Young lawyers win essay prize for First Nations entry

Young lawyers win essay prize for First Nations entry

29 November 2021 By Naomi Neilson

An essay by three young lawyers that explored the role legal practitioners can play in addressing the fundamental issues for First Nations people has won the Australian Academy of Law’s Annual Essay Prize and the praise of a former High Court judge.

Law graduates and authors Lillian Burgess, Suvradip Maitra and Giulia Marrama posed a “new theory but an old practice” to address the issues confronting First Nations people. This theory, they wrote in an award-winning essay, is “movement lawyering”, which involves lawyers aligning with an issue and contributing their skills.

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Their essay – titled Towards Movement Lawyering: An Old Ethos for Modern Indigenous Sovereignty – explored the question “outstanding fundamental issues for First Nations Peoples in Australia: what can lawyers contribute to their current debates and their resolutions?”. They explored how any attempt must first span beyond “ordinarily distinct spheres of legal practice” to resolve the root causes.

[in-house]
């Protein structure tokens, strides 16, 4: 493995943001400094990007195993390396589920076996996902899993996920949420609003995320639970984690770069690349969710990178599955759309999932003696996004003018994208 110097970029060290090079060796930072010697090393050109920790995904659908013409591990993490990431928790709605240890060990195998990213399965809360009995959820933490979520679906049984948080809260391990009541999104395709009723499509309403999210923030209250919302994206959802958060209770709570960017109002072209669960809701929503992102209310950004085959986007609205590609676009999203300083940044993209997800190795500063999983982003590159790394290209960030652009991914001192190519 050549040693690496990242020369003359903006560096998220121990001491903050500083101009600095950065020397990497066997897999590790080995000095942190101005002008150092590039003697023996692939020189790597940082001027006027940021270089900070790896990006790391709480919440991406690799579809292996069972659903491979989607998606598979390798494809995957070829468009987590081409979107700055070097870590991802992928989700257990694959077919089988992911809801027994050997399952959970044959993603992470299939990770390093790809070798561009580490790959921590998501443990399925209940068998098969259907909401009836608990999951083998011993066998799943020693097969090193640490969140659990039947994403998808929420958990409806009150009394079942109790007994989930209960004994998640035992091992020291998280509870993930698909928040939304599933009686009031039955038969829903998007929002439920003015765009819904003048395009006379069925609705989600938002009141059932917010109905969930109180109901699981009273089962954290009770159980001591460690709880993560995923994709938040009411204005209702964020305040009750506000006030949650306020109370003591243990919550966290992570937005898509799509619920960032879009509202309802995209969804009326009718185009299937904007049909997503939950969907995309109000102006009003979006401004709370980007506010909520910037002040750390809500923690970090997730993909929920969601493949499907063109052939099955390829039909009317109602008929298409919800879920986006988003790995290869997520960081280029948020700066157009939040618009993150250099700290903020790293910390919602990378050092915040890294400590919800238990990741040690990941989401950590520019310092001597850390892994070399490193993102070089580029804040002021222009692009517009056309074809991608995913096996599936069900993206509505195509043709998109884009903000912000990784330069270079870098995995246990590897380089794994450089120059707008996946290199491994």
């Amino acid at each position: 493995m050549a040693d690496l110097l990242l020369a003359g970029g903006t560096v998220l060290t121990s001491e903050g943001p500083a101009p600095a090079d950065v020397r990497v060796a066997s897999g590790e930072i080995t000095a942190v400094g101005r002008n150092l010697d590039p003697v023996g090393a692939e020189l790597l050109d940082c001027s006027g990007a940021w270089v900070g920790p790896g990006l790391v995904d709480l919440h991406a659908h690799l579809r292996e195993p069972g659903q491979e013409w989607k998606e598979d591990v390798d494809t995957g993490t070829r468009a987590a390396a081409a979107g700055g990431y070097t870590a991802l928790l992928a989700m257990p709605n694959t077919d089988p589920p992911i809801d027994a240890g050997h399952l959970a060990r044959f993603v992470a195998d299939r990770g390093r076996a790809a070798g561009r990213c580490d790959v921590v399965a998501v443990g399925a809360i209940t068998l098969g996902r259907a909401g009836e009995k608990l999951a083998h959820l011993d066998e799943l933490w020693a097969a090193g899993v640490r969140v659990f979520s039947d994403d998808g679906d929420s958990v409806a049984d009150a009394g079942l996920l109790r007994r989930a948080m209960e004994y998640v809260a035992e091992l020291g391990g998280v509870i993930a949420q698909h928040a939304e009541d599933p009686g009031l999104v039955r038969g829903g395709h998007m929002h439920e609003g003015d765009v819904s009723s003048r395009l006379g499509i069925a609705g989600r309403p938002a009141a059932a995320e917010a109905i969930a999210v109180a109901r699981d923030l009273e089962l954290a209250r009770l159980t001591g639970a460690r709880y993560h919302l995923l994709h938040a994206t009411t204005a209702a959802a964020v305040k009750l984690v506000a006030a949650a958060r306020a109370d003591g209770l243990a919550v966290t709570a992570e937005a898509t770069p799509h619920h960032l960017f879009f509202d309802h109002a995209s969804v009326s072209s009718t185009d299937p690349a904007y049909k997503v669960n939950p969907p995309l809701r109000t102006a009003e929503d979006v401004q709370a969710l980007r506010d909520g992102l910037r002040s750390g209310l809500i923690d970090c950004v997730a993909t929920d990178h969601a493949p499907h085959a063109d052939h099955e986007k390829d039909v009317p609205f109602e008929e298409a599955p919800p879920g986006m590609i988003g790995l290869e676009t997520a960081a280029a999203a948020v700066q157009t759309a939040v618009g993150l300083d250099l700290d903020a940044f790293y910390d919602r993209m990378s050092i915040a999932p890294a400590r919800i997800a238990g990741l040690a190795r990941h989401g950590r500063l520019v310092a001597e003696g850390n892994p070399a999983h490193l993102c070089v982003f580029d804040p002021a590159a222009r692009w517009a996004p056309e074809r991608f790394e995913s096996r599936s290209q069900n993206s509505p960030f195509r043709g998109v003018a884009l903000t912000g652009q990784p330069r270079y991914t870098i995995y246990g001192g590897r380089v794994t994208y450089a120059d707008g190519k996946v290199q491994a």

Their theory was judged by former High Court judge the Honourable William Gummow AC QC, along with University of New South Wales’ Professor Gabrielle Appleby and Australia’s first Indigenous barrister, Tony McAvoy SC.

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Commenting on the winning essay and its movement lawyering theory for change, the judges said: “The authors undertook a rich analysis of the role that movement lawyering has played and can play in the furthering of First Nations interests. Incorporating new research on movement lawyering, as well as deeply engaging with the scholarship, it was in equal parts academically rigorous and practically focused.”

The graduates, who are all currently working as associates to judges of the Supreme Court of Queensland, said that while they are aware their views may not reflect those of the First Nations people of Australia, they argue that the problems they face require a unique legal response that goes beyond the traditional role of a lawyer.

“Movement lawyering … means lawyers must commit to proactive community engagement and expand their work to incorporate the role of translators, facilitators, educators and journalists,” the three authors commented.

Academy of Law president Alan Robertson added that the essay competition is an important part of promoting high standards of legal research: “Each year we set a question which will further this goal and challenge lawyers to focus on important legal issues in need of resolution.”  

Young lawyers win essay prize for First Nations entry
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